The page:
Bucking recent trends, the wallets of the poor and least-educated swelled the most. Income at the twentieth percentile (meaning the level at which exactly one-fifth of the population earns less) grew by over 6%. The average income of households headed by someone who left school before ninth grade—typically reached at age 14 or 15— grew a fulsome 12.5%, compared with just 3.2% growth in those headed by someone with a bachelor’s degree or more. Just as the disadvantaged are usually the first to lose their jobs in a recession, they have been the last to benefit as the economy has recently closed in on full employment, argues Jared Bernstein, an economist at the Centre on Budget and Policy Priorities, a think-tank. That also helps to explain a fall in the poverty rate from 14.8% to 13.5%—the largest annual percentage-point drop in poverty since 1999.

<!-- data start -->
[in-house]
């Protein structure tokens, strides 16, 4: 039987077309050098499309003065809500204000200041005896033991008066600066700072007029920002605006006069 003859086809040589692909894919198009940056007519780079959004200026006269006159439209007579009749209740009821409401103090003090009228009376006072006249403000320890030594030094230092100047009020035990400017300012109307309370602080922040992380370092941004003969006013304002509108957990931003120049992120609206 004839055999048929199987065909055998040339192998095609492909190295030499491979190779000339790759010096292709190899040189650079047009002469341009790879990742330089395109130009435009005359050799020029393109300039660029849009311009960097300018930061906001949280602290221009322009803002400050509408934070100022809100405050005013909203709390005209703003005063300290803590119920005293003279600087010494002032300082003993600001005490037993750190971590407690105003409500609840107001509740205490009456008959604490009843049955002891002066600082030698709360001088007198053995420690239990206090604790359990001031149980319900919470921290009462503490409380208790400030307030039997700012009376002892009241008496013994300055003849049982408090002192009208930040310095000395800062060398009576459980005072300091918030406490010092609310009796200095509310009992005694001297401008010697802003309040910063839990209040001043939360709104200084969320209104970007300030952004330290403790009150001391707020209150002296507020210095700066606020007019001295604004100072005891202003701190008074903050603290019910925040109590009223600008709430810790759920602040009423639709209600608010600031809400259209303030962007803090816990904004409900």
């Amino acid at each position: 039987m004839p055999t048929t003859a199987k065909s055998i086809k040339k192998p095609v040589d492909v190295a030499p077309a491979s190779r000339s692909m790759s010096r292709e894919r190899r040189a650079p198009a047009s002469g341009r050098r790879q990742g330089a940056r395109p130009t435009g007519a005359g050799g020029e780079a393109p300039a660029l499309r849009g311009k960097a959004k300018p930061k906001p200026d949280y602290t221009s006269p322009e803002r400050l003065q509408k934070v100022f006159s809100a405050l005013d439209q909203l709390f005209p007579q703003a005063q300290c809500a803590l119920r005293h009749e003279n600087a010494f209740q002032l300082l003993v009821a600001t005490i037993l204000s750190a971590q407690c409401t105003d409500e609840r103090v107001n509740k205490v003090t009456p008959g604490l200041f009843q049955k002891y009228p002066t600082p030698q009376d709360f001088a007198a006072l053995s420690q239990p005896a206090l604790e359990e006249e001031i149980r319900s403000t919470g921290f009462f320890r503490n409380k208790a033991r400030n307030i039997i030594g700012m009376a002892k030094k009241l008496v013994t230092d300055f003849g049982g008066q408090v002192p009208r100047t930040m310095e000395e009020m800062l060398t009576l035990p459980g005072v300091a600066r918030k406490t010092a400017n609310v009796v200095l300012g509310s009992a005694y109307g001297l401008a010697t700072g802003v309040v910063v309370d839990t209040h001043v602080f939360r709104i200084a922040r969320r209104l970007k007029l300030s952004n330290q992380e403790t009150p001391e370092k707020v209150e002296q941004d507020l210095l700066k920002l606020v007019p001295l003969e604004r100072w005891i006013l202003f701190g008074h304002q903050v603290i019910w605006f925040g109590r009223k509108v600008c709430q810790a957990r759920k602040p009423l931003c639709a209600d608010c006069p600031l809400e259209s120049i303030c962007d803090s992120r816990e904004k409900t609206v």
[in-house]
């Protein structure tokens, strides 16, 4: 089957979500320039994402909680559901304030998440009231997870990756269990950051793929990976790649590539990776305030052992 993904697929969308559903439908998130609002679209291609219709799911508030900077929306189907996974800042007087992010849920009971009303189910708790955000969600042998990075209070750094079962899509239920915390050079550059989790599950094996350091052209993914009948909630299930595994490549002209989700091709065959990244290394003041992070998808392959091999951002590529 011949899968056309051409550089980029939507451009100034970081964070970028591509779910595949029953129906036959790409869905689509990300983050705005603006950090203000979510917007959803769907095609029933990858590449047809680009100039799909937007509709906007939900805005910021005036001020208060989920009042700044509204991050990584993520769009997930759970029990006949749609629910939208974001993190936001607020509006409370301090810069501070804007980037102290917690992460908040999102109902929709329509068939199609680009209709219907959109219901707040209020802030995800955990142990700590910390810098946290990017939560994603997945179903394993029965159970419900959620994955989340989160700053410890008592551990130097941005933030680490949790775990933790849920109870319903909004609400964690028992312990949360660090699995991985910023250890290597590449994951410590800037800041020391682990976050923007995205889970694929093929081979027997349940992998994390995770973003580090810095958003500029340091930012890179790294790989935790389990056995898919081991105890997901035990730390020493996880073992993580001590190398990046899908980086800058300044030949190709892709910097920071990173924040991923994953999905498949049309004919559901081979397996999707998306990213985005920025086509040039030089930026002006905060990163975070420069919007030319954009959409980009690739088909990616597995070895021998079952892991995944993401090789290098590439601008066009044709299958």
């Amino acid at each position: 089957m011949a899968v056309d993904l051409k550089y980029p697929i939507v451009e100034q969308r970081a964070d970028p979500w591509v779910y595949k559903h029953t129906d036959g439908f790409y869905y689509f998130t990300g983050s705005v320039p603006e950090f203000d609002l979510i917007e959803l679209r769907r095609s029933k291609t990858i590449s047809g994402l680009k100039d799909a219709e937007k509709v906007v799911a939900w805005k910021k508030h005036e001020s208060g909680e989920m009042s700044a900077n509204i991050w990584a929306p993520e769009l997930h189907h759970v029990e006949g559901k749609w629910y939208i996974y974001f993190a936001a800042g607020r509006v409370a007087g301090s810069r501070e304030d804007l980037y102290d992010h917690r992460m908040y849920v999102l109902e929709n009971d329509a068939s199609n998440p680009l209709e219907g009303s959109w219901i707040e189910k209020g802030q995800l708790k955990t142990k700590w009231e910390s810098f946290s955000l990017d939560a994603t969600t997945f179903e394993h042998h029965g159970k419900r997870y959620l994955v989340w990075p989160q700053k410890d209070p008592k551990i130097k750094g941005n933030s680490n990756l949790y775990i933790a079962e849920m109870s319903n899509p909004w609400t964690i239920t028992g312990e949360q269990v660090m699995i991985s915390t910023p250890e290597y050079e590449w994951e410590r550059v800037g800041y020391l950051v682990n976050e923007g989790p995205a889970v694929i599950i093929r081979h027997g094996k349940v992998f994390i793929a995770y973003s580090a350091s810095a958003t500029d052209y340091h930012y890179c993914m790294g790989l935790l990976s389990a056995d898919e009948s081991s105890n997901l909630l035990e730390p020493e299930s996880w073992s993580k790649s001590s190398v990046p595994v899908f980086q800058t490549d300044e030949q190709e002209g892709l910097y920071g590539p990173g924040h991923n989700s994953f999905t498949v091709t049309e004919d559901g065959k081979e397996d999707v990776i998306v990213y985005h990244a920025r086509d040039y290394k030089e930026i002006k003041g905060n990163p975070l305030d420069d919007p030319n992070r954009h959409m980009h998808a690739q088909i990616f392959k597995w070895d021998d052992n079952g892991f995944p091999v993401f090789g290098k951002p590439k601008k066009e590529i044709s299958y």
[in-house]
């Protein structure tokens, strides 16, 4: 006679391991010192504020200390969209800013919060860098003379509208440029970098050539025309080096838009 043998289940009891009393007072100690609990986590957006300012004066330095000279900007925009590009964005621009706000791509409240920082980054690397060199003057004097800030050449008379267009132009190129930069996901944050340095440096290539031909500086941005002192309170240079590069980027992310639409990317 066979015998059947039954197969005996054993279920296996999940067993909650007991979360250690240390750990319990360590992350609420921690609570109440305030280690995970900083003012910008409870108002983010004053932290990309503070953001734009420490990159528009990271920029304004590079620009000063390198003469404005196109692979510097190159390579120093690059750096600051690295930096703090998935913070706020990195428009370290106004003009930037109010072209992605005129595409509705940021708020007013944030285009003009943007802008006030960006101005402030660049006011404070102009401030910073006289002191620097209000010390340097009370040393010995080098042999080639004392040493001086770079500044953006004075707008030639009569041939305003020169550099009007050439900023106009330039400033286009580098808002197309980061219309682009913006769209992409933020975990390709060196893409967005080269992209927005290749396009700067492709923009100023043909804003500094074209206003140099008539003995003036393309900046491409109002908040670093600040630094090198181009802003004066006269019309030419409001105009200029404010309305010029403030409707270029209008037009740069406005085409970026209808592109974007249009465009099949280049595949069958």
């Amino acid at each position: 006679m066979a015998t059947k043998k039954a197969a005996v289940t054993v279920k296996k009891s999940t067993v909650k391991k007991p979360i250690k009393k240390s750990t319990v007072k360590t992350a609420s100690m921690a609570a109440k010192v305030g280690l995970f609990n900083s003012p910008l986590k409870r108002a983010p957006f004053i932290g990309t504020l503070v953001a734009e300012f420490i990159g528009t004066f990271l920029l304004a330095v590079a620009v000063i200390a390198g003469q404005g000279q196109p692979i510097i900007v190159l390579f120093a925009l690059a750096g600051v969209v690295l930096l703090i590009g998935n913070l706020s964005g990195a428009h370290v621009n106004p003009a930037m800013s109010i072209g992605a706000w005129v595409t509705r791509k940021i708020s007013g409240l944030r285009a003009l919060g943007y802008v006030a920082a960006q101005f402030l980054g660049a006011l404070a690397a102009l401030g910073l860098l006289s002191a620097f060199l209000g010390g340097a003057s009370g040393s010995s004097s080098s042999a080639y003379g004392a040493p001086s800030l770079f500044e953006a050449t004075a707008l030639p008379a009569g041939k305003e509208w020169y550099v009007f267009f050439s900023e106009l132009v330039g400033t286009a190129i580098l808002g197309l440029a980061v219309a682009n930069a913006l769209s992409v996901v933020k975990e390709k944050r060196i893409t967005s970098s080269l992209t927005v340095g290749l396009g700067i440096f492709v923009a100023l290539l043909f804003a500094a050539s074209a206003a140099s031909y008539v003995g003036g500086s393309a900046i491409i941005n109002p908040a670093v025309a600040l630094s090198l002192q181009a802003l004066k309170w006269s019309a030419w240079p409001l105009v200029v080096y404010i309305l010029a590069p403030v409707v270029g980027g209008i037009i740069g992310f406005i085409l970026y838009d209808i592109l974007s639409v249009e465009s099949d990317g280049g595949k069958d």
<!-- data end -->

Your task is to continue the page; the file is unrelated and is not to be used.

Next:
Does this mean inequality is over? Of course not. But it does give us something to celebrate and something to help us hope too in a better future, regardless of what happens in the election.
Nothing says “hope for the future” like some good old-fashioned sacrifice. Hope and courage are both related in that both look forward to some future, but difficult good. G.K. Chesterton wrote that courage demands a person “seek his life in a spirit of furious indifference to it; he must desire life like water and yet drink death like wine.” If we truly have hope in the future, a hope that God promises is not in vain, we should be willing to engage in a little dying to self in the present. Maybe vow to to volunteer once at the Catholic Worker House between now and election time, or to make a double contribution to Catholic Charities. Or even fasting and abstinence can be a sign of hope.